Olson may be right. I remember a time when the media used to refer to the American public as “citizens,” whereas now that term has been completely supplanted by “consumers.” We approach the world by what use it is to us, and too often the real and sensitive lives of other people are barriers to be avoided or overcome, not empathized with.
What is empathy? I know of no better definition than Harper Lee’s, placed on the lips of Atticus Finch and spoken to Scout in To Kill A Mockingbird. Atticus says to his young daughter, “You never really understand a person until you consider things from his point of view… Until you climb into his skin and walk around in it.”[iv]
When was the last time many of us really, truly did that? Empathy is more than charity or sympathy. Empathy is more than doing a kindness. Empathy is being vulnerable enough to see the world through the eyes—the experience—of another. Empathy is an act of love.
And that’s why today’s epistle lesson grabbed hold of me this week and would not let me know. Today we read from the First Letter of John, which reveals to us a few verses after today’s reading that “God is love.”[v]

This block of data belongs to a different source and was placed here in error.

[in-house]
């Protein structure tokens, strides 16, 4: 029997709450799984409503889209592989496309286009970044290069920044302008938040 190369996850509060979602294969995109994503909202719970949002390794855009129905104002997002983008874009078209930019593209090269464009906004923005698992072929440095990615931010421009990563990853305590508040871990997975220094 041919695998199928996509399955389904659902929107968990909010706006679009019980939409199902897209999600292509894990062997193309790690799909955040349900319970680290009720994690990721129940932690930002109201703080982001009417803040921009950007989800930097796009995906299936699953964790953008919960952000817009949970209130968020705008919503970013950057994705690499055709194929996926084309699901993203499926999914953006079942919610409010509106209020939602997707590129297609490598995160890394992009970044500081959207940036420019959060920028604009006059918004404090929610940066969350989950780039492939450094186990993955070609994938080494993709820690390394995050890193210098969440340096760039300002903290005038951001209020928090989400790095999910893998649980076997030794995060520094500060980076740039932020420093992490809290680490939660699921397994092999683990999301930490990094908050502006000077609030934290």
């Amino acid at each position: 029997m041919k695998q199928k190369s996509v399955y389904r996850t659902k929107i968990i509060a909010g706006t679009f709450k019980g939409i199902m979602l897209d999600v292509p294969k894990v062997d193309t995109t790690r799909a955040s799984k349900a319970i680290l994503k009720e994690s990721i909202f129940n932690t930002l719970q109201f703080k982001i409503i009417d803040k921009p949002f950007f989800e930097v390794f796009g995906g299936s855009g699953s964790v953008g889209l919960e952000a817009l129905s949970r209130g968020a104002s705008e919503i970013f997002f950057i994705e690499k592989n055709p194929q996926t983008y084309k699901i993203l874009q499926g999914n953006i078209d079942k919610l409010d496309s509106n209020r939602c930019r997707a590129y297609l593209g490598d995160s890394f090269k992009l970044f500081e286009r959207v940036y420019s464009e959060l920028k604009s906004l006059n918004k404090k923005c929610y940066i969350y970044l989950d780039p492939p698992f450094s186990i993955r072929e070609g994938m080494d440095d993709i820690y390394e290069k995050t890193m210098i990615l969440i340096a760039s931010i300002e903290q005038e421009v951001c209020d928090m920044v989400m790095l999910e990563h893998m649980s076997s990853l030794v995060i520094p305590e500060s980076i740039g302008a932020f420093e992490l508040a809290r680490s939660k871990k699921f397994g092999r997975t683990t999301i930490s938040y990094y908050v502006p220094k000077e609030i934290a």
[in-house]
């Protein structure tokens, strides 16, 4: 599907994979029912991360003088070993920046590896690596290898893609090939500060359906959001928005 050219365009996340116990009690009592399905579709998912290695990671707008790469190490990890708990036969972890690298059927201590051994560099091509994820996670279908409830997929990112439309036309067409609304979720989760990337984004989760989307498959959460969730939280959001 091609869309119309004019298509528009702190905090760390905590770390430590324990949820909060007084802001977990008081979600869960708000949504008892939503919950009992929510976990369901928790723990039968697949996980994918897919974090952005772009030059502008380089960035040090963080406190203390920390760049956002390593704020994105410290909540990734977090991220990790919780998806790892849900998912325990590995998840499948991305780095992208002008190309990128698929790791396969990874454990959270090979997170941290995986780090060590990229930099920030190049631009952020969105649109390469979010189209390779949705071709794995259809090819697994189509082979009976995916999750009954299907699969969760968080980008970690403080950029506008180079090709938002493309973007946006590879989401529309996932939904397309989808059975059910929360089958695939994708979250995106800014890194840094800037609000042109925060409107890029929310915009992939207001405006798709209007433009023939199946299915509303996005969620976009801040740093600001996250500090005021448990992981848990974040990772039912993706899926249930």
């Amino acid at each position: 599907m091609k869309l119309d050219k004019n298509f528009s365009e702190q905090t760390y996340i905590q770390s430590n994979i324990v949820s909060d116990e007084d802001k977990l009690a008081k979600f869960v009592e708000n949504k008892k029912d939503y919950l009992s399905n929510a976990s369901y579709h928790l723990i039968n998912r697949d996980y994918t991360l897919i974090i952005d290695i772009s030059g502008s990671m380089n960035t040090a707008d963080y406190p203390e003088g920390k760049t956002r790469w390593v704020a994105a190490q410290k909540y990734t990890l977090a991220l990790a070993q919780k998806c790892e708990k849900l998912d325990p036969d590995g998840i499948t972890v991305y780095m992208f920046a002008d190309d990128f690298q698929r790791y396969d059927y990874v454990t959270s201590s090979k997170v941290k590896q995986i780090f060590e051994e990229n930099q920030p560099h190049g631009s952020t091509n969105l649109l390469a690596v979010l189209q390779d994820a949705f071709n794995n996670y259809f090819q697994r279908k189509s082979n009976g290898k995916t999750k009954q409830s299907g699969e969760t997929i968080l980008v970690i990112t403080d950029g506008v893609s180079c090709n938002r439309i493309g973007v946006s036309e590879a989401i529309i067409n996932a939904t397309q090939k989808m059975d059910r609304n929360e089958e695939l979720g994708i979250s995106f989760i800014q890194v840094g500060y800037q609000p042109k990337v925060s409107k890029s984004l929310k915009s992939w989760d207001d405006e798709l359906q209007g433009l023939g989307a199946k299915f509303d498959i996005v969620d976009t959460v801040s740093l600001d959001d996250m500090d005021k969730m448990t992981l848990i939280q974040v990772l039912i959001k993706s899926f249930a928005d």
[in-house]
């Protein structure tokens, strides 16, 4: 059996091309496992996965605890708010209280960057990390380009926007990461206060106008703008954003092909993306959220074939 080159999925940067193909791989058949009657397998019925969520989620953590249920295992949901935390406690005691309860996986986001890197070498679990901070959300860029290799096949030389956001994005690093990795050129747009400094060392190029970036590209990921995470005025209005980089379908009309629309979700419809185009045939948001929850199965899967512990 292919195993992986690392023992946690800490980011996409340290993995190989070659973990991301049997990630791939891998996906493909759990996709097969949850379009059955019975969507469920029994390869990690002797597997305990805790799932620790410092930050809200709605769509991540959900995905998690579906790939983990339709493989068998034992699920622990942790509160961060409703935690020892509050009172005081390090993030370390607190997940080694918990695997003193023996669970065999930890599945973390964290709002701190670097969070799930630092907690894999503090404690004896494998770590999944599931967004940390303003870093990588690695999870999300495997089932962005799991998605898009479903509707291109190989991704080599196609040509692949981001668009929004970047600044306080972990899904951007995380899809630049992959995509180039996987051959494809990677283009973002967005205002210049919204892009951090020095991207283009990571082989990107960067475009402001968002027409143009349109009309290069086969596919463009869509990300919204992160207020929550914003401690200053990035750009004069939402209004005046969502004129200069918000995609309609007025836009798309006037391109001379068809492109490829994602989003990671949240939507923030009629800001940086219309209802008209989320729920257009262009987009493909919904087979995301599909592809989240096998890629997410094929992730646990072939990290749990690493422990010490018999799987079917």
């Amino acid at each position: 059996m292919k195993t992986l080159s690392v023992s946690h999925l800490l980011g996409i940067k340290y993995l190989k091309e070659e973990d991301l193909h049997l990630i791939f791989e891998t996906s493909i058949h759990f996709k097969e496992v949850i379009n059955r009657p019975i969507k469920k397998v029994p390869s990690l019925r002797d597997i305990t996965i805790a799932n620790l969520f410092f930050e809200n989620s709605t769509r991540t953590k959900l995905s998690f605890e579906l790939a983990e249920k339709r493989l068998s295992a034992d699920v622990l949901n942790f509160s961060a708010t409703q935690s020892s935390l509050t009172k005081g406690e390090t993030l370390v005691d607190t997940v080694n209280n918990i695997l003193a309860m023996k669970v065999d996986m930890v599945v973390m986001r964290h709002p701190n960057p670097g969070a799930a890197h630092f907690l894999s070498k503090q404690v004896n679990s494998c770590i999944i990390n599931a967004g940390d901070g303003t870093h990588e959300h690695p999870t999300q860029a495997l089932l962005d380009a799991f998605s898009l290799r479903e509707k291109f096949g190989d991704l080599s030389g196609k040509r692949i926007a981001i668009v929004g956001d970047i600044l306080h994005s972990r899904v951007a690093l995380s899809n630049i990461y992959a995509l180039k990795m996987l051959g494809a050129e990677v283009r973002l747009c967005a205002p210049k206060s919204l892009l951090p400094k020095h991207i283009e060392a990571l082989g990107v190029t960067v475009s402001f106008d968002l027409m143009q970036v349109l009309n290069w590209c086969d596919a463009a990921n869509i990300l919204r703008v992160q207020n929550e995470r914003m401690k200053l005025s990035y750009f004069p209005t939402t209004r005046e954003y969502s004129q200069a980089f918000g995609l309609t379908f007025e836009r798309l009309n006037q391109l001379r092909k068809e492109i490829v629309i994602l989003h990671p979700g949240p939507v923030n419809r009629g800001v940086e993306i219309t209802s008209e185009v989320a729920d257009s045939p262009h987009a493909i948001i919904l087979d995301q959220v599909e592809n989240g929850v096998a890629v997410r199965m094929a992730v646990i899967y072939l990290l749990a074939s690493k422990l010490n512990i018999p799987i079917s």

Note John’s language carefully. John does not say that God loves. Loving is not a thing God does, like brushing God’s teeth or mowing the grass. John says that God is love. That is who and what God is in God’s very nature. God’s character is love. God’s passion is love. God’s commitment to the world is love. And God carried out the supreme act of empathy when God, literally, took Atticus Finch’s advice. In Jesus, God climbed into our skin and walked around in it. God experienced the world as we do, with our confusion, our vulnerability, and our pain. Today John says, “We know love by this, that [Jesus] laid down his life for us.”